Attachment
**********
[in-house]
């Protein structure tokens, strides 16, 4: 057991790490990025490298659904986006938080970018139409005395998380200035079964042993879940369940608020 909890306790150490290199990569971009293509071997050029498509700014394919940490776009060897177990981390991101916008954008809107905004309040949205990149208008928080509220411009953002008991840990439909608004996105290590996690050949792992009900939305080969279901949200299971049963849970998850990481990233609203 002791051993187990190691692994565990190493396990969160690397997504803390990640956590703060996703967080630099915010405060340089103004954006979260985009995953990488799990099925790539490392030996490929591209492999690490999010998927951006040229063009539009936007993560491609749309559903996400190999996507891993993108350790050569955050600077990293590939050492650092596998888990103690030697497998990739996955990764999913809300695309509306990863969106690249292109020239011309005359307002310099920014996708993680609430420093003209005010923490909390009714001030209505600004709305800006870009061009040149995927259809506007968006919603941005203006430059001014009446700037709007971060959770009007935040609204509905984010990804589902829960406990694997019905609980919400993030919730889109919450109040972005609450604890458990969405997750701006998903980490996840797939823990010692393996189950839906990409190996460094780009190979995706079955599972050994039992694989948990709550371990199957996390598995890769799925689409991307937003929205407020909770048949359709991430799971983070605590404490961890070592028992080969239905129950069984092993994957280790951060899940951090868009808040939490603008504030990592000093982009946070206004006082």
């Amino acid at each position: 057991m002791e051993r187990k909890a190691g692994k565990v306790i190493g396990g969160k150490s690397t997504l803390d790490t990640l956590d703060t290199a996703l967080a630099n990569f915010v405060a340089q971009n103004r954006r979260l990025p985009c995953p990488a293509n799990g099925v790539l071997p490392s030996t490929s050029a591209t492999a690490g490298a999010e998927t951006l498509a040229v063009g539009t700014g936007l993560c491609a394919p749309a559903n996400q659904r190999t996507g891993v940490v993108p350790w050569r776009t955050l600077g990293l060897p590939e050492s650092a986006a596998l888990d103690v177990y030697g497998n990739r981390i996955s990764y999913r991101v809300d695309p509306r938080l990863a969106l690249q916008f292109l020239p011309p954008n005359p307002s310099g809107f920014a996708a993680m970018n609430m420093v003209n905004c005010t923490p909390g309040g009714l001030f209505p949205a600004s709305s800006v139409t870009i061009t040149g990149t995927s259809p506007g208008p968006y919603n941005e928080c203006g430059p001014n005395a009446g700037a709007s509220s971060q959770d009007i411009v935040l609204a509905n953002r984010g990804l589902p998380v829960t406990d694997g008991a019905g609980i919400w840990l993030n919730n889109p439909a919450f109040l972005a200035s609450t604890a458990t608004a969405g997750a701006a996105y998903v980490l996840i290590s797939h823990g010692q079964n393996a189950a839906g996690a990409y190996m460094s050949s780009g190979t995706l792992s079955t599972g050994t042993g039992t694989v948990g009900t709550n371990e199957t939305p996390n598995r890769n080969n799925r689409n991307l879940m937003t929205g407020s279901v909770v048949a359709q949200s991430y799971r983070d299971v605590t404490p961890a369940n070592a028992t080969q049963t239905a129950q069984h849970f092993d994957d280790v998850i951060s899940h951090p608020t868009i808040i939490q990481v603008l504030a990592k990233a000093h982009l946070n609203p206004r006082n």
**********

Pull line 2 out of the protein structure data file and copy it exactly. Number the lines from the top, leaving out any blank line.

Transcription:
């Protein structure tokens, strides 16, 4: 057991790490990025490298659904986006938080970018139409005395998380200035079964042993879940369940608020 909890306790150490290199990569971009293509071997050029498509700014394919940490776009060897177990981390991101916008954008809107905004309040949205990149208008928080509220411009953002008991840990439909608004996105290590996690050949792992009900939305080969279901949200299971049963849970998850990481990233609203 002791051993187990190691692994565990190493396990969160690397997504803390990640956590703060996703967080630099915010405060340089103004954006979260985009995953990488799990099925790539490392030996490929591209492999690490999010998927951006040229063009539009936007993560491609749309559903996400190999996507891993993108350790050569955050600077990293590939050492650092596998888990103690030697497998990739996955990764999913809300695309509306990863969106690249292109020239011309005359307002310099920014996708993680609430420093003209005010923490909390009714001030209505600004709305800006870009061009040149995927259809506007968006919603941005203006430059001014009446700037709007971060959770009007935040609204509905984010990804589902829960406990694997019905609980919400993030919730889109919450109040972005609450604890458990969405997750701006998903980490996840797939823990010692393996189950839906990409190996460094780009190979995706079955599972050994039992694989948990709550371990199957996390598995890769799925689409991307937003929205407020909770048949359709991430799971983070605590404490961890070592028992080969239905129950069984092993994957280790951060899940951090868009808040939490603008504030990592000093982009946070206004006082």